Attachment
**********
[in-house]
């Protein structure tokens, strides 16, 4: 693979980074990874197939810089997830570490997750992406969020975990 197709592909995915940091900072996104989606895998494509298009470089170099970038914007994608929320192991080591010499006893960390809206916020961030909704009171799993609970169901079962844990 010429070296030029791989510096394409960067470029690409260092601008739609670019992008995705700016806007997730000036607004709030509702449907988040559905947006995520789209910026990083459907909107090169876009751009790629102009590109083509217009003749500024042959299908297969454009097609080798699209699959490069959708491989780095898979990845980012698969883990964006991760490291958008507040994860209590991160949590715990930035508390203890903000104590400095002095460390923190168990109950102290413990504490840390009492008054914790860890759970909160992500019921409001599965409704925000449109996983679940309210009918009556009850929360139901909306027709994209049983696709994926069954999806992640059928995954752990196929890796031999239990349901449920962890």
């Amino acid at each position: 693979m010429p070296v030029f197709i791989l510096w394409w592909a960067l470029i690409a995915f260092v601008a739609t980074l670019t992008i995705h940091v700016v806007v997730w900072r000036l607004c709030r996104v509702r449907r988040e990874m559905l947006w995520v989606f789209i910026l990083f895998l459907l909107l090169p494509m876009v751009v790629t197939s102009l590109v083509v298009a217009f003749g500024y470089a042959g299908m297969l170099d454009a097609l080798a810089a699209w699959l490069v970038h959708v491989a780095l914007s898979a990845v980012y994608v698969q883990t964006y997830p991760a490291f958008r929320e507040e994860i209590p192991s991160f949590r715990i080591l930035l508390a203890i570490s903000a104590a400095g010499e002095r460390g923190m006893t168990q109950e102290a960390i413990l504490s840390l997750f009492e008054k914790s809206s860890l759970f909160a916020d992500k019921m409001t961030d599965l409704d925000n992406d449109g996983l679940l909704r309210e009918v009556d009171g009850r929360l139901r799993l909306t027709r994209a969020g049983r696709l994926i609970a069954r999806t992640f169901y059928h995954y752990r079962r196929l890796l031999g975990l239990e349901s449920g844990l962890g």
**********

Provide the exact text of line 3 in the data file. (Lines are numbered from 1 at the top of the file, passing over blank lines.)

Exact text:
């Amino acid at each position: 693979m010429p070296v030029f197709i791989l510096w394409w592909a960067l470029i690409a995915f260092v601008a739609t980074l670019t992008i995705h940091v700016v806007v997730w900072r000036l607004c709030r996104v509702r449907r988040e990874m559905l947006w995520v989606f789209i910026l990083f895998l459907l909107l090169p494509m876009v751009v790629t197939s102009l590109v083509v298009a217009f003749g500024y470089a042959g299908m297969l170099d454009a097609l080798a810089a699209w699959l490069v970038h959708v491989a780095l914007s898979a990845v980012y994608v698969q883990t964006y997830p991760a490291f958008r929320e507040e994860i209590p192991s991160f949590r715990i080591l930035l508390a203890i570490s903000a104590a400095g010499e002095r460390g923190m006893t168990q109950e102290a960390i413990l504490s840390l997750f009492e008054k914790s809206s860890l759970f909160a916020d992500k019921m409001t961030d599965l409704d925000n992406d449109g996983l679940l909704r309210e009918v009556d009171g009850r929360l139901r799993l909306t027709r994209a969020g049983r696709l994926i609970a069954r999806t992640f169901y059928h995954y752990r079962r196929l890796l031999g975990l239990e349901s449920g844990l962890g």